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'"So you're one of those." Gage said, looking amused as I gathered and folded our discarded clothes.

"One of what?" I paused to admire the sight of his long body barely covered by the white sheet, muscles bunching beneath his skin as he propped up on one elbow. I loved the disorder my hands had wrought in his hair, the relaxed curve of his mouth.

'"One of those women who gets revved up after sex."

"I've never gotten revved up by it before," I said, placing the folded clothes on a chair. A quick self-evaluation caused me to admit sheepishly. "But right now I feel like I could run ten miles."

Gage smiled. "I've got a few ideas about how to wear you out. Unfortunately, since I didn't know what would happen tonight. I only had one in-case-of-emergency condom."

I half sat on the edge of the bed. "Was I an emergency?"

He pulled me across his chest and rolled back until I sprawled over him. "Since the first moment I saw you."

I grinned and kissed him. "You do have more condoms," I told him. "I found some in the bathroom when I moved in. I hadn't planned on returning them to you. it would have been too embarrassing. So I left them where they were. We've been sharing the drawer."

"We've been sharing a drawer and I didn't even know about it?"

"You can have the condoms back now," I said generously.

His eyes sparkled. "I appreciate that."

As the night unfolded, we established that not only was I not bad in bed, I was phenomenal. A prodigy, Gage claimed.

We shared a bottle of wine, showered together, and got back into bed. We kissed voraciously, as if we hadn't already kissed a thousand times. And by morning I had done things with Gage Travis that were illegal in at least nine states. It seemed there was nothing he didn't like, nothing he wasn't willing to do. He was wickedly patient and so thorough that I felt as if I had been taken apart and reassembled in a different way.

Exhausted and sated, I slept curled against his side. I woke as weak morning sunlight pushed through the window. I felt Gage yawn over my head, and his body tensed in a shivering stretch. It all seemed too wonderful to be real, the heavy masculine form beside mine, the subtle stings and aches that reminded me of the night's pleasures. The hand that rested gently on my bare hip. I was afraid he might vanish, this lover who had possessed and

explored me with such gentleness, and he would be replaced by the cool-eyed and distant man I had known before.

"Don't go away," I whispered, reaching to cover his hand with mine, pressing it tightly against my skin.

I felt the shape of Gage's smile in the sleep-wanned curve of my neck. "Not going anywhere." he said, and settled me back against him.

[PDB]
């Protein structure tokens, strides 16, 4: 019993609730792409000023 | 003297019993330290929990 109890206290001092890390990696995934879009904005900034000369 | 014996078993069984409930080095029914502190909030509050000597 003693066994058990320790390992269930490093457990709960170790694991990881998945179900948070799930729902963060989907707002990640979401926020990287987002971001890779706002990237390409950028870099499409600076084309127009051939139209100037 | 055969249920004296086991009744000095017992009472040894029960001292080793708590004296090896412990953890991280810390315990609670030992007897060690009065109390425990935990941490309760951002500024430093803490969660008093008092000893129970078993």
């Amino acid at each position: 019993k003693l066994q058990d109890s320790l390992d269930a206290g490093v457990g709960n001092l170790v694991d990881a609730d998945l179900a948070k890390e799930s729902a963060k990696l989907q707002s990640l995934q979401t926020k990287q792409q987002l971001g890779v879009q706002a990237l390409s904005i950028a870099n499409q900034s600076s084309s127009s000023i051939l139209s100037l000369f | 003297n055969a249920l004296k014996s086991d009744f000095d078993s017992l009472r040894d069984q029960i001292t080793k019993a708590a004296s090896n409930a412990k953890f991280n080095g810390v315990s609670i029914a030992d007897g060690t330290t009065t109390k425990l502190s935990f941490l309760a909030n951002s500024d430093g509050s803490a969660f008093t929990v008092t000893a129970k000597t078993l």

Houstonians like to do things in a big way. and a River Oaks mansion debut is no exception. There were many events taking place on Saturday night, but the guest list everyone wanted to be on was for a big charity gala at the home of Peter and Sascha Legrand. The oil company executive and his wife, a city councilwoman, were using the occasion to introduce their brand-new mansion, an Italian-Mediterranean palace with ten antique porticoes imported from Europe and a thirty-six-hundred-square-foot ballroom that covered the entire second floor.

The Travises had been invited, of course, and Gage had asked me to go with him. It wasn't exactly your average second date.

The life section in the Chronicle had shown preview pictures of the mansion, including the fourteen-foot-high Chihuly chandelier that hung in the grand foyer. The amazing glass creation looked like a cluster of giant half-open flowers of blue, amber, and orange.

Intended for the benefit of a charitable foundation for the arts, the gala was opera

themed, which meant singers from the Houston Opera would entertain. With my limited knowledge of opera, I imagined singers in Viking helmets and long braids who would blow our hair back with their voices.

The four alcoves of the grand foyer had been decorated to represent famous opera houses in Venice and Milan. At the terraced back yard of the mansion, piazzas had been specially built on platforms just for the party, with buffets offering specialties from different regions of Italy. Armies of white-gloved waiters were available to serve the guests' every need.

I had spent the equivalent of two weeks' salary on a white Nicole Miller dress with a halter top that wrapped and twisted neatly down to my hips, then fell in soft folds to the floor. It was a sexy but ladylike dress with a vee neckline. My shoes were Stuart Weitzman, a pair of clear Lucite sandals with crystals on the heels and toe straps. Cinderella shoes, Carrington had said when she saw them. I had scraped my hair back so it was flat and shining against my head, and twisted it into an artfully messy knot in back. After carefully applying sooty eye makeup, delicate pink lip gloss, and subtle blush, I stared at my reflection critically. I had no earrings that went with the dress. But I needed a little something else.